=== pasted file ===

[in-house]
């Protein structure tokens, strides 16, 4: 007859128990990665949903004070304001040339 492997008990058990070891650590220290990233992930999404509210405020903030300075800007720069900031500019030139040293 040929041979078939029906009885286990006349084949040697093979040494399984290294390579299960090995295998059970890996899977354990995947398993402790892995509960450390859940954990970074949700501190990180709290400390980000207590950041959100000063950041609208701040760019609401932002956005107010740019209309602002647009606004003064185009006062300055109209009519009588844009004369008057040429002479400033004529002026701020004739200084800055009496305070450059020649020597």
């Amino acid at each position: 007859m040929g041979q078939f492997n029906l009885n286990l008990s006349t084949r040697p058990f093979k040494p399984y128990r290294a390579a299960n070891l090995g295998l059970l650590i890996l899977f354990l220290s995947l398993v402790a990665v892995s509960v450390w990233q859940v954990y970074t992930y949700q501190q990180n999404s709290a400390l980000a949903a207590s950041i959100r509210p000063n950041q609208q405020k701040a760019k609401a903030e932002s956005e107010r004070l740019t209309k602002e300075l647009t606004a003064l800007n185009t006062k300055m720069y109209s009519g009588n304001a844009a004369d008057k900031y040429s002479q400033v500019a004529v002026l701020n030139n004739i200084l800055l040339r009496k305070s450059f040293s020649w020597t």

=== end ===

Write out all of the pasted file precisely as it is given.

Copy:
[in-house]
């Protein structure tokens, strides 16, 4: 007859128990990665949903004070304001040339 492997008990058990070891650590220290990233992930999404509210405020903030300075800007720069900031500019030139040293 040929041979078939029906009885286990006349084949040697093979040494399984290294390579299960090995295998059970890996899977354990995947398993402790892995509960450390859940954990970074949700501190990180709290400390980000207590950041959100000063950041609208701040760019609401932002956005107010740019209309602002647009606004003064185009006062300055109209009519009588844009004369008057040429002479400033004529002026701020004739200084800055009496305070450059020649020597």
């Amino acid at each position: 007859m040929g041979q078939f492997n029906l009885n286990l008990s006349t084949r040697p058990f093979k040494p399984y128990r290294a390579a299960n070891l090995g295998l059970l650590i890996l899977f354990l220290s995947l398993v402790a990665v892995s509960v450390w990233q859940v954990y970074t992930y949700q501190q990180n999404s709290a400390l980000a949903a207590s950041i959100r509210p000063n950041q609208q405020k701040a760019k609401a903030e932002s956005e107010r004070l740019t209309k602002e300075l647009t606004a003064l800007n185009t006062k300055m720069y109209s009519g009588n304001a844009a004369d008057k900031y040429s002479q400033v500019a004529v002026l701020n030139n004739i200084l800055l040339r009496k305070s450059f040293s020649w020597t």